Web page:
ST: Some say under ideal conditions this is a sub-9 hour course for women and a sub-8 for men. But today’s conditions – cold swim and substantial, shifting winds on the bike and run -- were very rough. How hard was it out there?
Chrissie: The swim was actually a lot nicer than I had been led to believe. It was cold [advertised as 61 degrees Fahrenheit] of course. But it wasn’t as cold as I feared and I had a good swim. Dave [Scott, her coach] and I have been working very hard on my swim and that showed all this year. I am really proud that I came out within fighting distance of Leanda (Cave) and Rachel (Joyce). [Wellington’s 51:56 swim was 53 seconds behind Cave and 35 seconds behind Joyce].
ST: Did the weather negate the inherent speed of a flat course?
Chrissie: It was actually really challenging. People look at the course and its profile is quite flat compared to some races. But it is really quite a difficult race. The conditions on the bike were incredibly difficult. The wind was coming in a different direction each lap. And all credit to Leanda and Rachel -- they really made me work the first lap of the bike. But yeah, the incessant wind and the changing direction of the wind was very physically and mentally challenging.
ST: Despite all that, your bike split [4:47:06] was great. Could you have gone faster?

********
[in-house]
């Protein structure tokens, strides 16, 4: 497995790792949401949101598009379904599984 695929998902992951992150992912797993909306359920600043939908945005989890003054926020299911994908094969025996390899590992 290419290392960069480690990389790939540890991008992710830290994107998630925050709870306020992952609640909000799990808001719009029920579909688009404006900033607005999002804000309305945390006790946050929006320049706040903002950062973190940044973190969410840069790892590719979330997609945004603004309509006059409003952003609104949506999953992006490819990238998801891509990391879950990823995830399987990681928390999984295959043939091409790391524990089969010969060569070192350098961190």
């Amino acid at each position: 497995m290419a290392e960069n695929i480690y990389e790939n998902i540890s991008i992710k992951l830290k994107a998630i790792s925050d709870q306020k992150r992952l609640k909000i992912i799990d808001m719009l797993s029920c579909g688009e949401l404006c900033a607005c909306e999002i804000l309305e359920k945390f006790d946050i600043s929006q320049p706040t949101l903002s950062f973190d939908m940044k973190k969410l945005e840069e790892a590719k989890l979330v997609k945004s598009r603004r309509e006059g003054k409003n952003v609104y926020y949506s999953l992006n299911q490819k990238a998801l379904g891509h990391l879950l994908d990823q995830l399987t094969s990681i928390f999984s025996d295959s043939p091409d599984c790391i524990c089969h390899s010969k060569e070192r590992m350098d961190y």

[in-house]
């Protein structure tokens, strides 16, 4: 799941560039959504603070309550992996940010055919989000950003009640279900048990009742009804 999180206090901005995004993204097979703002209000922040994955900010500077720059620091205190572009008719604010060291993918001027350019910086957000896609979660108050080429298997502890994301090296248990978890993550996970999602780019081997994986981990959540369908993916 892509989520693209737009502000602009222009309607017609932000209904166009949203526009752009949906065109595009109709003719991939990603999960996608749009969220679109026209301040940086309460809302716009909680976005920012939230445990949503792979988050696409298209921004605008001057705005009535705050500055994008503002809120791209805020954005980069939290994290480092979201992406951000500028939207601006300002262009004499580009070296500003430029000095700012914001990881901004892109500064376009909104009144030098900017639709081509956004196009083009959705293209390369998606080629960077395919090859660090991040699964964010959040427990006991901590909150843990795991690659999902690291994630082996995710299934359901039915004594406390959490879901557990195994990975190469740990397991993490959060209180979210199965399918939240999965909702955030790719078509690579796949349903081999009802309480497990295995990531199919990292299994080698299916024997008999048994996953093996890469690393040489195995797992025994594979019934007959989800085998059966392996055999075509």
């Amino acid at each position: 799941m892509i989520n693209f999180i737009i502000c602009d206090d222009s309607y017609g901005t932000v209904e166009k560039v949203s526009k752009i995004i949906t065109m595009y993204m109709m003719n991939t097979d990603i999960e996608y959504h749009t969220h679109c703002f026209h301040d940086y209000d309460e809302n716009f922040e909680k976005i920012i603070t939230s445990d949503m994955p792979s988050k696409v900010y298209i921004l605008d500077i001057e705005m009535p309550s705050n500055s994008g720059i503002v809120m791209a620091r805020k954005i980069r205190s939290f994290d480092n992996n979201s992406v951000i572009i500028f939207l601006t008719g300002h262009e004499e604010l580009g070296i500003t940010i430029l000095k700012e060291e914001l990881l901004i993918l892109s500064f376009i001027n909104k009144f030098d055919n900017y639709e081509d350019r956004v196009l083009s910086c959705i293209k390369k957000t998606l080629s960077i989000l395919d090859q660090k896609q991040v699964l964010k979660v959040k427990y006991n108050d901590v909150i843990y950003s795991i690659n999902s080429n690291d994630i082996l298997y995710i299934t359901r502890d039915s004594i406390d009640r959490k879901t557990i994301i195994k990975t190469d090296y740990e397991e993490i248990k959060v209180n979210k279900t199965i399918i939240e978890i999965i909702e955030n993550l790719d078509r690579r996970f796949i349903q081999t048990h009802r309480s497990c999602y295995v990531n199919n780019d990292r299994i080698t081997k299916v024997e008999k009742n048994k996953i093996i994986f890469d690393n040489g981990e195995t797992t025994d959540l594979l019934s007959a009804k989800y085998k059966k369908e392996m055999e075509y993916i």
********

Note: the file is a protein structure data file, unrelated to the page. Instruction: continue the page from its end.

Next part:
Chrissie: I got a flat tire about 7 minutes from the end and I just ran on the rim. It was totally flat, but I just managed to ride the rim. I was just a little bit careful and came up on the hoods because I was little bit concerned with the age group athletes and potentially not having as much control myself. But luckily for me I was within a mile from transition.
ST: It was hard for you to recover your fitness after your illness in Hawaii. But what do you think about Leanda Cave’s 10th at Hawaii, 1st at Miami 70.3, 2nd at Clearwater and 3rd here?
Chrissie: Leanda is a racing machine. For her to come out here after racing Kona, Miami and Clearwater in the past six weeks is really phenomenal. She really took it out. Rachel [Joyce, who was 6th in Kona] also stuck with me, legally, for a lap and that was great. Someone told me just now that Rachel had a crash. So I really hope she is OK. I heard she started running again, so that is good.
[Joyce collided with an age grouper on the last bike lap, but managed to gather herself and finished the bike in 5:17:58. She started the run, but did not finish]
ST: You apparently unleashed the monster within on the run?
Chrissie: I was slightly concerned that I’d pushed too hard on the last lap of the bike. We did have a slight tailwind going up towards the turnaround. So I just was determine to make hay while the sun shined and used that to get some good speed up because I knew that coming back we were being buffeted all over the place.
ST: How was it negotiating past and around the large age group field on a multiple loop course?
Chrissie: You really have to keep your wits about you on this course. It was not unsafe at any point, but you definitely have to be aware and anticipate what the other athletes are doing.